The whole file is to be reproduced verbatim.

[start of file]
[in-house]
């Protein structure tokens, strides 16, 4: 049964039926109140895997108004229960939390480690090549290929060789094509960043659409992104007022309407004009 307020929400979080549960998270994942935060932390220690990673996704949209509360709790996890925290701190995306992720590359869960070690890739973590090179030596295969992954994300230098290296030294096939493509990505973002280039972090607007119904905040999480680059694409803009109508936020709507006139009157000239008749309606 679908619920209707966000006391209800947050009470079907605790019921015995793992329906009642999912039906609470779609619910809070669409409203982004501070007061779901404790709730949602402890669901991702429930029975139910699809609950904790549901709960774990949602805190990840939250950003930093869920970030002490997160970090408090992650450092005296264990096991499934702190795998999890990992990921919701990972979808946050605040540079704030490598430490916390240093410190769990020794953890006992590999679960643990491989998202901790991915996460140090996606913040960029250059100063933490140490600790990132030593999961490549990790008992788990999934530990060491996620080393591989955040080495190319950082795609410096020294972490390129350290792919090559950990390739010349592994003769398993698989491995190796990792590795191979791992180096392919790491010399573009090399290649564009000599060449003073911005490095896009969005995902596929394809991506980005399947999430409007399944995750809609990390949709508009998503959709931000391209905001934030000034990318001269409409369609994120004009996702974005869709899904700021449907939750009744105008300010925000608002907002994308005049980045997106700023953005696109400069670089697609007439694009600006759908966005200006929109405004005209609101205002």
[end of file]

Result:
[in-house]
């Protein structure tokens, strides 16, 4: 049964039926109140895997108004229960939390480690090549290929060789094509960043659409992104007022309407004009 307020929400979080549960998270994942935060932390220690990673996704949209509360709790996890925290701190995306992720590359869960070690890739973590090179030596295969992954994300230098290296030294096939493509990505973002280039972090607007119904905040999480680059694409803009109508936020709507006139009157000239008749309606 679908619920209707966000006391209800947050009470079907605790019921015995793992329906009642999912039906609470779609619910809070669409409203982004501070007061779901404790709730949602402890669901991702429930029975139910699809609950904790549901709960774990949602805190990840939250950003930093869920970030002490997160970090408090992650450092005296264990096991499934702190795998999890990992990921919701990972979808946050605040540079704030490598430490916390240093410190769990020794953890006992590999679960643990491989998202901790991915996460140090996606913040960029250059100063933490140490600790990132030593999961490549990790008992788990999934530990060491996620080393591989955040080495190319950082795609410096020294972490390129350290792919090559950990390739010349592994003769398993698989491995190796990792590795191979791992180096392919790491010399573009090399290649564009000599060449003073911005490095896009969005995902596929394809991506980005399947999430409007399944995750809609990390949709508009998503959709931000391209905001934030000034990318001269409409369609994120004009996702974005869709899904700021449907939750009744105008300010925000608002907002994308005049980045997106700023953005696109400069670089697609007439694009600006759908966005200006929109405004005209609101205002």